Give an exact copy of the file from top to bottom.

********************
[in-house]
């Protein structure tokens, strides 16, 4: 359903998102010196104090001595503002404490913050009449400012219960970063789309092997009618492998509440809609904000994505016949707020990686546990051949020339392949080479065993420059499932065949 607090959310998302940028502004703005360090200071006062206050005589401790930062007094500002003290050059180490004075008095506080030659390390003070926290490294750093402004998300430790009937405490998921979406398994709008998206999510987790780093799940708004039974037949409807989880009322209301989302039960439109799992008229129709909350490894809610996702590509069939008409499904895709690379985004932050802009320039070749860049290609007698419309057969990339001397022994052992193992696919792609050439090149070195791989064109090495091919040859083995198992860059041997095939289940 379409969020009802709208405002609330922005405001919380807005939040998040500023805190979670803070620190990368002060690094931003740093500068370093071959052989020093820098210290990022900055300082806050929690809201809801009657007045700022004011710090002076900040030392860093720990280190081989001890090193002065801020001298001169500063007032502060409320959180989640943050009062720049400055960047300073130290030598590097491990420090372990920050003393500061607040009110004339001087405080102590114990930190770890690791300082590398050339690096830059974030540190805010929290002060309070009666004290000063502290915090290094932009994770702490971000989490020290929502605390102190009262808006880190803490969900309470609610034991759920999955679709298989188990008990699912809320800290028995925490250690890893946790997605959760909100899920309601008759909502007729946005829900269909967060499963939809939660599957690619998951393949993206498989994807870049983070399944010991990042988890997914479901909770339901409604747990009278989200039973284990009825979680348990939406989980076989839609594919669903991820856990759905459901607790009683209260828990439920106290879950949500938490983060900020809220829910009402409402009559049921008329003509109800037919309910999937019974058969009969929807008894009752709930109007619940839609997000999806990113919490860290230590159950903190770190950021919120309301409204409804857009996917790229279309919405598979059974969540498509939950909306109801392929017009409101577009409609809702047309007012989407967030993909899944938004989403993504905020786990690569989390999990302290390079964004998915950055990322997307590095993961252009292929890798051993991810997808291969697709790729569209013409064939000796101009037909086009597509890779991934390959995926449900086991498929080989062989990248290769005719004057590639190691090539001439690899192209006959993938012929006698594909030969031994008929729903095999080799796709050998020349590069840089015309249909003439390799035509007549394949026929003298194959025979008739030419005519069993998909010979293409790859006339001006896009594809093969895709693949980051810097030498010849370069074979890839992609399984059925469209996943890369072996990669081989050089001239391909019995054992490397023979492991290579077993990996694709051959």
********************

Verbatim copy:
[in-house]
């Protein structure tokens, strides 16, 4: 359903998102010196104090001595503002404490913050009449400012219960970063789309092997009618492998509440809609904000994505016949707020990686546990051949020339392949080479065993420059499932065949 607090959310998302940028502004703005360090200071006062206050005589401790930062007094500002003290050059180490004075008095506080030659390390003070926290490294750093402004998300430790009937405490998921979406398994709008998206999510987790780093799940708004039974037949409807989880009322209301989302039960439109799992008229129709909350490894809610996702590509069939008409499904895709690379985004932050802009320039070749860049290609007698419309057969990339001397022994052992193992696919792609050439090149070195791989064109090495091919040859083995198992860059041997095939289940 379409969020009802709208405002609330922005405001919380807005939040998040500023805190979670803070620190990368002060690094931003740093500068370093071959052989020093820098210290990022900055300082806050929690809201809801009657007045700022004011710090002076900040030392860093720990280190081989001890090193002065801020001298001169500063007032502060409320959180989640943050009062720049400055960047300073130290030598590097491990420090372990920050003393500061607040009110004339001087405080102590114990930190770890690791300082590398050339690096830059974030540190805010929290002060309070009666004290000063502290915090290094932009994770702490971000989490020290929502605390102190009262808006880190803490969900309470609610034991759920999955679709298989188990008990699912809320800290028995925490250690890893946790997605959760909100899920309601008759909502007729946005829900269909967060499963939809939660599957690619998951393949993206498989994807870049983070399944010991990042988890997914479901909770339901409604747990009278989200039973284990009825979680348990939406989980076989839609594919669903991820856990759905459901607790009683209260828990439920106290879950949500938490983060900020809220829910009402409402009559049921008329003509109800037919309910999937019974058969009969929807008894009752709930109007619940839609997000999806990113919490860290230590159950903190770190950021919120309301409204409804857009996917790229279309919405598979059974969540498509939950909306109801392929017009409101577009409609809702047309007012989407967030993909899944938004989403993504905020786990690569989390999990302290390079964004998915950055990322997307590095993961252009292929890798051993991810997808291969697709790729569209013409064939000796101009037909086009597509890779991934390959995926449900086991498929080989062989990248290769005719004057590639190691090539001439690899192209006959993938012929006698594909030969031994008929729903095999080799796709050998020349590069840089015309249909003439390799035509007549394949026929003298194959025979008739030419005519069993998909010979293409790859006339001006896009594809093969895709693949980051810097030498010849370069074979890839992609399984059925469209996943890369072996990669081989050089001239391909019995054992490397023979492991290579077993990996694709051959």